Duo Delves Into Genetics of Diabetes
Monday, November 29, 2021
A team of researchers at NIH’s campus in Phoenix, Arizona, is working with the local American Indian community to learn about genetic risk factors for type 2 diabetes.
November is both Diabetes Awareness Month and Native American Heritage Month. Unfortunately, the month of November is not the only link between Indigenous populations and diabetes. Members of minority groups have a much higher risk of developing type 2 diabetes and its many complications compared to the general population, and this is especially true of some American Indian tribes, whose members are twice as likely to have type 2 diabetes as white Americans.
At the Phoenix Epidemiology and Clinical Research Branch in Arizona, part of the National Institute of Diabetes and Digestive and Kidney Diseases (NIDDK), IRP senior investigators Leslie J. Baier, Ph.D., and Robert Hanson, M.D., M.P.H., are working to understand why American Indians living in the southwestern U.S. are disproportionately affected by type 2 diabetes and obesity. Using family histories, medical records, and other data collected during a decades-long study of these communities, combined with extensive analysis of some of their participants’ DNA, their team has identified several genes that contribute to risk for those two conditions, along with some surprising findings about their prevalence.
“The surprising thing is there isn’t one common gene mutation or variant carried by this population of American Indians that can account for all the diabetes in the population,” Dr. Baier says. “I don’t think any of us dreamed this would be the case.”
In fact, they discovered that hundreds of genetic variations contribute to a person’s risk for developing diabetes and obesity, and many of them are common across ethnic groups. Each variant by itself has only a small influence, but these weak effects add up such that the more risk variants a person has, the greater his or her risk of developing type 2 diabetes.
Drs. Baier and Hanson perform their research at NIH’s Phoenix Epidemiology and Clinical Research Branch (PECRB), pictured here.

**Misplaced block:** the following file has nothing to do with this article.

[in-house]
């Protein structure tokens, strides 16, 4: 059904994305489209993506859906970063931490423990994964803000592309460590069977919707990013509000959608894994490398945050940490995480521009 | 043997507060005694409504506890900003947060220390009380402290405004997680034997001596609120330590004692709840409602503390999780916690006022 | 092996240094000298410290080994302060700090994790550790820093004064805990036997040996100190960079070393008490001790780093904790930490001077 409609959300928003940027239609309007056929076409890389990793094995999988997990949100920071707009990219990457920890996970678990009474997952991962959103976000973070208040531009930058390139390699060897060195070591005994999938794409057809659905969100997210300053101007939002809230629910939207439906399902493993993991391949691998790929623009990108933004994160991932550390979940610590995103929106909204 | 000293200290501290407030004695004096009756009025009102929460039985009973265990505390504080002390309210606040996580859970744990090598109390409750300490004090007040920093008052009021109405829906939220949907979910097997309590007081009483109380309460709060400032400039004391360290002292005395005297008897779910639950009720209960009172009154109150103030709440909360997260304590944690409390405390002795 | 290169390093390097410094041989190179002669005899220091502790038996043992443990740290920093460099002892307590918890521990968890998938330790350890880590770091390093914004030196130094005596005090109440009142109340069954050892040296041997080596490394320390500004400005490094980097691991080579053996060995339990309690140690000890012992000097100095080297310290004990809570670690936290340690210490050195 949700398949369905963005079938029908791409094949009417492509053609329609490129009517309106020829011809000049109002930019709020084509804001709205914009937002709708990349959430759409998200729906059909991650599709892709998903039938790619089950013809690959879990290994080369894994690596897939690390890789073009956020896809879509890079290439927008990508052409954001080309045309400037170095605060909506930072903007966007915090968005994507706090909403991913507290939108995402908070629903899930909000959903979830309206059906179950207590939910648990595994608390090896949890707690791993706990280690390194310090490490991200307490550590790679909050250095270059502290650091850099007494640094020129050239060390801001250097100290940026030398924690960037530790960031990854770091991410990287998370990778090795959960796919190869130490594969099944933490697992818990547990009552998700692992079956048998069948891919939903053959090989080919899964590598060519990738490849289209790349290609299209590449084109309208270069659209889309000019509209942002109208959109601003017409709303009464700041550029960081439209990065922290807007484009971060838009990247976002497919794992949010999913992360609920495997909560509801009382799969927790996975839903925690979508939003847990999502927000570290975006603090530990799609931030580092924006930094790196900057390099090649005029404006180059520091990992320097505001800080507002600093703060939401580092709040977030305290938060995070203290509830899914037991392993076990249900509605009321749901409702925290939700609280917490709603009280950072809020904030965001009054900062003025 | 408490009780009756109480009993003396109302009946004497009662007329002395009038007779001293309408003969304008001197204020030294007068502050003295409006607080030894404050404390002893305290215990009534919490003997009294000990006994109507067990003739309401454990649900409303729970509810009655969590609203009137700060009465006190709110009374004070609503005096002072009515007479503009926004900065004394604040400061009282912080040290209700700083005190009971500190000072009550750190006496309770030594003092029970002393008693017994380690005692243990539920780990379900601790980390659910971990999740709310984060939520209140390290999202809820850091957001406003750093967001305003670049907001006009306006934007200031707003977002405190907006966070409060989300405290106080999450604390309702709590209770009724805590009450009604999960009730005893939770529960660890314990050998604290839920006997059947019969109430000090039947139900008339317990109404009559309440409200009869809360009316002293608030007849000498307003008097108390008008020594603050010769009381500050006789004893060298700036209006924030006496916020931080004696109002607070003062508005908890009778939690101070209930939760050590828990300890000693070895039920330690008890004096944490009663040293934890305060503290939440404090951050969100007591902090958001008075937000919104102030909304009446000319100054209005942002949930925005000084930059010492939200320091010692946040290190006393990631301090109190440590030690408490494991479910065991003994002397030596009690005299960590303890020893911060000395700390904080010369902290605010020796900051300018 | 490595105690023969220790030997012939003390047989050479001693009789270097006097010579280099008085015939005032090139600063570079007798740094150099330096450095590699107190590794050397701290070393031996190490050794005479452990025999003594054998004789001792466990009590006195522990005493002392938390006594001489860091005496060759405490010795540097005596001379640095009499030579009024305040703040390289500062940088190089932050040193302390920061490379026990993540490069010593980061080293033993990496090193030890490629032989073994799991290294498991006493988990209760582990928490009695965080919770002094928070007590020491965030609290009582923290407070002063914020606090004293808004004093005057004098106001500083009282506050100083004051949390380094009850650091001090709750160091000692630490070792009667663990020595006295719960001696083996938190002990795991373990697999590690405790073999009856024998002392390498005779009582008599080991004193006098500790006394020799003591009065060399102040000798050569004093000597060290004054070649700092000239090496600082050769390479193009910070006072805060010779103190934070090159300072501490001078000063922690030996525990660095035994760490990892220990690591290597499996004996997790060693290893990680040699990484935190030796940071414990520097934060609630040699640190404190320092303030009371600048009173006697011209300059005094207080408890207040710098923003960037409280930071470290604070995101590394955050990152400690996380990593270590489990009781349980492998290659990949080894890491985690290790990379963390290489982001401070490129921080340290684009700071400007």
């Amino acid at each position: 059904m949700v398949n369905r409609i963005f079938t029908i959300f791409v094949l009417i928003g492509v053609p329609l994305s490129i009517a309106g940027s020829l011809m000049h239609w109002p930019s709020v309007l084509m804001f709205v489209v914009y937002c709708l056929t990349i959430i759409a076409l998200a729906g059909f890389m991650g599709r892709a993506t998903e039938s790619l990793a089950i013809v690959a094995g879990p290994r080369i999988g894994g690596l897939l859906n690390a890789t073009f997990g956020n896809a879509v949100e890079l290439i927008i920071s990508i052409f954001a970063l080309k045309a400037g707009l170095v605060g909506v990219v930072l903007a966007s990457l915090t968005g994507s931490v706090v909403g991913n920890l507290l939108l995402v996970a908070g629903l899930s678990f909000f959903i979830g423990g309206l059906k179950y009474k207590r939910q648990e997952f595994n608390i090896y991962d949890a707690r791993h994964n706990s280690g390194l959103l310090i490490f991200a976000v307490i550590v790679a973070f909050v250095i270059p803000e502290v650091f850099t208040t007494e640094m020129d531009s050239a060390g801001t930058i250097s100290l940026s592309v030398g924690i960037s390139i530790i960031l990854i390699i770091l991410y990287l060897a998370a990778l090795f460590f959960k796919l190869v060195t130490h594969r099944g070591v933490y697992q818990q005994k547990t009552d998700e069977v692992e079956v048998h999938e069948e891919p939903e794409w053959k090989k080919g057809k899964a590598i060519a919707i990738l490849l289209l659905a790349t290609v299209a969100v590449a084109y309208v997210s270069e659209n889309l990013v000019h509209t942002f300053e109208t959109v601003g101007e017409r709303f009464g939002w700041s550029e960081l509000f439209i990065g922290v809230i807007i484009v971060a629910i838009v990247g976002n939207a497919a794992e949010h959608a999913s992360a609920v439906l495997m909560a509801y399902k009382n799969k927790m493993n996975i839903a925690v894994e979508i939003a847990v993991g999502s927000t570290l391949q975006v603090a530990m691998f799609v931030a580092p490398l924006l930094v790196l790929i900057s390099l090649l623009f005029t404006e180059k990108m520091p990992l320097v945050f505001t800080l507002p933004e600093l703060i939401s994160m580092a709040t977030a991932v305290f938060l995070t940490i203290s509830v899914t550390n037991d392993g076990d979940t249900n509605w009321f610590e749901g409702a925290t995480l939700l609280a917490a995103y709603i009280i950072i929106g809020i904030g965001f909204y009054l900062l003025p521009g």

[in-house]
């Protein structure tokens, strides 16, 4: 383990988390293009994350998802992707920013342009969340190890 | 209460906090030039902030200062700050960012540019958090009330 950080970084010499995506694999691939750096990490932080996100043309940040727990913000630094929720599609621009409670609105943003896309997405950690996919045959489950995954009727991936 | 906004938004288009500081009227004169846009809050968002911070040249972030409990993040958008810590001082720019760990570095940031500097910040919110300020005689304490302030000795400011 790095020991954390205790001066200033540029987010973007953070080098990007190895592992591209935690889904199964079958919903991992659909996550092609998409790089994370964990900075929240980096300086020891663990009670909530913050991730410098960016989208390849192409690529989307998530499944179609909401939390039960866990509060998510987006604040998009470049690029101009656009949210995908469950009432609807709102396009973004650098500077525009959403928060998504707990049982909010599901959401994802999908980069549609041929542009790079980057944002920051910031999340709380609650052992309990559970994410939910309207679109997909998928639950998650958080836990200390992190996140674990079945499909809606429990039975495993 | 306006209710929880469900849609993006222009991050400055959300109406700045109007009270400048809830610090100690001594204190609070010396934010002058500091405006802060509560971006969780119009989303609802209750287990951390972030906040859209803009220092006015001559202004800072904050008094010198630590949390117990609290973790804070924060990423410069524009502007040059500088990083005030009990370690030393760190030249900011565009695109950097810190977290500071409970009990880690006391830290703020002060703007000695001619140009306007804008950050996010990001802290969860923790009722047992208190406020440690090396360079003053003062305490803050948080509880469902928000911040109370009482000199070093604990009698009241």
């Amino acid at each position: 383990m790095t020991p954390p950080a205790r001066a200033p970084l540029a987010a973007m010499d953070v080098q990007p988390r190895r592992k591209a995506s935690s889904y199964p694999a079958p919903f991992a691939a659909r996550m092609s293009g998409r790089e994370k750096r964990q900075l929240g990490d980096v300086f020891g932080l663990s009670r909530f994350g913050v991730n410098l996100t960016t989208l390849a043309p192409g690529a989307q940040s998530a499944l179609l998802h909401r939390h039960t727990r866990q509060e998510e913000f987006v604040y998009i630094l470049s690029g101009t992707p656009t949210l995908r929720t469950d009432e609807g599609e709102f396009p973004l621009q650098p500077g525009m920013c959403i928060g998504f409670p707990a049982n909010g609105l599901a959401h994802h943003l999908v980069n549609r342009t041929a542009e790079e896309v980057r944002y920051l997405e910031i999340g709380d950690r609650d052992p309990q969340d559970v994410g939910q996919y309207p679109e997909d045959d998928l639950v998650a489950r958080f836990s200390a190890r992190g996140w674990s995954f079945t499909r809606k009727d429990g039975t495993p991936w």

However, Dr. Baier and Dr. Hanson also found a few exceptions to these rules. Some gene variations that are strong determinants of diabetes risk in white populations have only a mild influence on risk among southwestern American Indians. At the same time, the IRP scientists have also found several less common gene variants that are completely unique to the American Indian community they work with, and these variants have large effects when they are present. Intriguingly, the variant that appears to have the greatest impact on diabetes risk in that population is one that takes effect only when it is inherited from the mother. This type of gene is silenced when it comes from the father, a phenomenon called imprinting.
“This is something we wouldn’t have understood 20 years ago, even if we had the technology to detect this variant, because so little was known about imprinting and silencing of genes,” Dr. Baier says. “I think as our knowledge is expanding, we’re understanding this disease a lot more.”
Dr. Baier and Dr. Hanson have also identified several genetic variations that increase the risk of developing type 2 diabetes at a young age. For example, their research group was the first to show that children whose mothers are diabetic while pregnant have a very high risk for developing type 2 diabetes. They also identified a gene variant that causes children to become overweight or obese very early in life, leading to very-early onset type 2 diabetes. In fact, they have seen children in the southwestern Indigenous community develop type 2 diabetes as young as age 4.